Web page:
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Ruth Wittenberg

Longtime preservation advocate in Greenwich Village, Ruth Wittenberg speaks about the efforts to save the Jefferson Market Courthouse.

Interviewed by Anthony C. Wood
April 10, 1984
People: Kent Barwick, Doris Diether, Harmon Goldstone, Robert Moses, Lewis Mumford, Geoffrey Platt, Frank Sanchis, Margaret Tuft
Organizations: The Greenwich Village Study, Manhattan Community Board 2, Municipal Art Society, New York City Landmarks Preservation Commission
Places: Greenwich Village Historic District, Jefferson Market Courthouse, Jefferson Market Garden, New York Women’s House of Detention, St. Bartholomew’s Episcopal Church, Washington Square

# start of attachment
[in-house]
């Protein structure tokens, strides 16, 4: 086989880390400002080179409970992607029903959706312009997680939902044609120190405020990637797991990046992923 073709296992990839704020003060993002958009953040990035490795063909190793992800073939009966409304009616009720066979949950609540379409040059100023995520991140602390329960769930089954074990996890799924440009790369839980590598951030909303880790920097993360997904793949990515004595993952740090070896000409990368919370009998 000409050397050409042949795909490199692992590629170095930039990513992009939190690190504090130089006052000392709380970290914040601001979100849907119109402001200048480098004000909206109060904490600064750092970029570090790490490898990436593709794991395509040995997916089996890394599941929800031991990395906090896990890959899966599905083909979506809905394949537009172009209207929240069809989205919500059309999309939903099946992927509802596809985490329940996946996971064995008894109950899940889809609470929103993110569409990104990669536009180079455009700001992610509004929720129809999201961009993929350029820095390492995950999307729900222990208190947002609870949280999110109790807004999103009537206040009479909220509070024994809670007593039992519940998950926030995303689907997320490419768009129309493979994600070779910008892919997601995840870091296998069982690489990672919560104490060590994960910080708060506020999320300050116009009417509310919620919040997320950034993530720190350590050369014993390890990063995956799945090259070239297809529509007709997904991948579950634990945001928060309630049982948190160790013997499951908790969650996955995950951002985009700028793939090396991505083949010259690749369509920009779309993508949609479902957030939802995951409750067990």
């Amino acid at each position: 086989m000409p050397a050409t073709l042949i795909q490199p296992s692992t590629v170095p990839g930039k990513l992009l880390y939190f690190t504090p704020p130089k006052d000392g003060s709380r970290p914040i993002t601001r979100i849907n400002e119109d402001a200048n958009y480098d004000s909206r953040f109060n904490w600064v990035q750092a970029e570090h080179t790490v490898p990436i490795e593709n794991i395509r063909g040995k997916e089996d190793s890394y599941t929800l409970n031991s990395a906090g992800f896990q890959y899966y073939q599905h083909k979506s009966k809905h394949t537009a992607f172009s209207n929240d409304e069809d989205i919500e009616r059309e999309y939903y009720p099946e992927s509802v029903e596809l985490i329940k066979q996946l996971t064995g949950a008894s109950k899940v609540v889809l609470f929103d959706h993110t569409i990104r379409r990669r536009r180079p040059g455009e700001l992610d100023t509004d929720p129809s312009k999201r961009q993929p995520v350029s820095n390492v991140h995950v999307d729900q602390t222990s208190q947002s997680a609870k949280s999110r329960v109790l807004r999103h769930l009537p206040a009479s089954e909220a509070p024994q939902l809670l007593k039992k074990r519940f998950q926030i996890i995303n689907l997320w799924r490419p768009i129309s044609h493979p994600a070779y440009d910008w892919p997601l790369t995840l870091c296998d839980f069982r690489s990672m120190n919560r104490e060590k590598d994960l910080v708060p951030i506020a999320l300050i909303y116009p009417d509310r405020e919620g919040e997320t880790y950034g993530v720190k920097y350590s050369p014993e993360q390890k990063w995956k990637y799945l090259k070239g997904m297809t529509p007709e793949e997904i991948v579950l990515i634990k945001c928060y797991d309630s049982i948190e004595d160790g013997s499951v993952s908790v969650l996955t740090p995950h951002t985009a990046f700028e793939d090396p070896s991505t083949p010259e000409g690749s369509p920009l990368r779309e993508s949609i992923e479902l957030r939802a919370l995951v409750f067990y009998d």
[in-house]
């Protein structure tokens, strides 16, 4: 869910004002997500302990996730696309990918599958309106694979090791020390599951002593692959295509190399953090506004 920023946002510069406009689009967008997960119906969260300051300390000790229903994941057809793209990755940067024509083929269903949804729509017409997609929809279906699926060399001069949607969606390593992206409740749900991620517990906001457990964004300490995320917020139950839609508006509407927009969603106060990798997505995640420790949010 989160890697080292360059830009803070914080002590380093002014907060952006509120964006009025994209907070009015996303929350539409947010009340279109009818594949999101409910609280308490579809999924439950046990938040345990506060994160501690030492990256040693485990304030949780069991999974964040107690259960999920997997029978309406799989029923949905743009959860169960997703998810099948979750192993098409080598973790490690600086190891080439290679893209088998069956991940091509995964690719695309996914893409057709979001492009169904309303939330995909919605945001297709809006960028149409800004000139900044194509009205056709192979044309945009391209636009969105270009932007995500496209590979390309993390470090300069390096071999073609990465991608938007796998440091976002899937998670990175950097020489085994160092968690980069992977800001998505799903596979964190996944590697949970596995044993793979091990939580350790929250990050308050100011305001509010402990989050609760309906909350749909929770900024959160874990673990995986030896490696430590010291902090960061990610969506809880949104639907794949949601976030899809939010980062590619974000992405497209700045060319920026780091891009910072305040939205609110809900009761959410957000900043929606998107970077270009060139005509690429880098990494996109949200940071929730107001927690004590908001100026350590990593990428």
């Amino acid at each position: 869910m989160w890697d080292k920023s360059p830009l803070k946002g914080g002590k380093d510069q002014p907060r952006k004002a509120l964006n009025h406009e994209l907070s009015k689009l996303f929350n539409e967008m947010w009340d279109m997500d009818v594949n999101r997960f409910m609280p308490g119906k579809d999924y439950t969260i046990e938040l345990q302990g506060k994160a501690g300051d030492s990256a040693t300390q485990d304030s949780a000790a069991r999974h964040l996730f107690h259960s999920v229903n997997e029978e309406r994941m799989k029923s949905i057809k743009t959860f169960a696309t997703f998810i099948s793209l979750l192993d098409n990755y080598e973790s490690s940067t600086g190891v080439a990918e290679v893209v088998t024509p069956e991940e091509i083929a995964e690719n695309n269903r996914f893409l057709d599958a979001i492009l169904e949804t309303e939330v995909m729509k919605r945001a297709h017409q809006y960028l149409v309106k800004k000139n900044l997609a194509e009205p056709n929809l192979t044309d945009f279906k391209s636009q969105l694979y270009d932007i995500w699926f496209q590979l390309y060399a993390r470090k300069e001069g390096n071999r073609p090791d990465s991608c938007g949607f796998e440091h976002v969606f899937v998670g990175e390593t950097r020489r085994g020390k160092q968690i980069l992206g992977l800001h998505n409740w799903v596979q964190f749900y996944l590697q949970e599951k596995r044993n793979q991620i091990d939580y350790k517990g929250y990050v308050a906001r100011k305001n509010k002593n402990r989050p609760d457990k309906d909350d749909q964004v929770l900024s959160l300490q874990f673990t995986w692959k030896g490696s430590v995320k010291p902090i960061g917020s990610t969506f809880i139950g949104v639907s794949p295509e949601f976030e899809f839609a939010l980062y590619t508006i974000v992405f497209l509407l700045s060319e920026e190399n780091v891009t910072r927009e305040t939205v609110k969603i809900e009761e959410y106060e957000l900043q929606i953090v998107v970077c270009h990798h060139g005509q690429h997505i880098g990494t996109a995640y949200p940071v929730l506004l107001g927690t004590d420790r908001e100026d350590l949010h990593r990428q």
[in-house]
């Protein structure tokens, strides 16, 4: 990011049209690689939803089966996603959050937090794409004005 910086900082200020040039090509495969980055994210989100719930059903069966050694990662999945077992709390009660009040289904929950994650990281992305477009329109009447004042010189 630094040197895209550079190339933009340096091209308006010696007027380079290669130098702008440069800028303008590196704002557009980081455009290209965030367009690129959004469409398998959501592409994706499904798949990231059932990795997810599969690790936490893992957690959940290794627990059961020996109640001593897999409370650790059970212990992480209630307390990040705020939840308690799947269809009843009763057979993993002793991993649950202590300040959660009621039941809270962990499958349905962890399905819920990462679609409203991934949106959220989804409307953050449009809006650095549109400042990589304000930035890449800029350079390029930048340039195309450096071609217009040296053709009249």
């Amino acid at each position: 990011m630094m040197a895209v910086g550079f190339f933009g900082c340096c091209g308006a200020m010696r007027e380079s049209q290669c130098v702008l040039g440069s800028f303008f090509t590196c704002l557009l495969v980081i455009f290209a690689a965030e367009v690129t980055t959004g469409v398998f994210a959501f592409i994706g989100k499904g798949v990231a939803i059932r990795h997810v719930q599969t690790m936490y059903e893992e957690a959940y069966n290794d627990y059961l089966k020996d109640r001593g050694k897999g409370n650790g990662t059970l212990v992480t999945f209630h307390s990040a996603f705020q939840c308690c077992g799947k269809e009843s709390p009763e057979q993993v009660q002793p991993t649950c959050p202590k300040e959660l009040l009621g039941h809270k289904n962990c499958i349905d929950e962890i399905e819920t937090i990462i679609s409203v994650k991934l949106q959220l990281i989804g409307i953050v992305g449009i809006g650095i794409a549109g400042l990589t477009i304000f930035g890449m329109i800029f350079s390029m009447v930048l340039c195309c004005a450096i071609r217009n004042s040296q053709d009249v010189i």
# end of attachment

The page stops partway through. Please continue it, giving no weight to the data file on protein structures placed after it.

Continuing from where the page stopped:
Above: Standing: Henry Hope Reed & Carol Greitzer. Seated (L-R) James Van Derpool, Ruth Wittenberg, Giorgio Cavaglieri; Courtesy of the Greenwich Village Society for Historic Preservation

Ruth Wittenberg’s involvement in preservation predates the New York City Landmarks Law. In this 1984 interview, she shares her thoughts on the implementation of the Landmarks Law, particularly with the difficulty of enforcing it, how attitudes towards preservation have changed, and the effects of the law in Greenwich Village. She was involved with the efforts to save Jefferson Market Courthouse, to close the New York Women’s House of Detention and plant the Jefferson Market Garden, and to designate the Greenwich Village Historic District. The Greenwich Village Historic District was one of the first historic districts designated by the New York City Landmarks Preservation Commission and the process of outlining the district stretched over years, with the commission debating between creating one large, or several small districts.

To request a copy of this oral history, please contact info@nypap.org.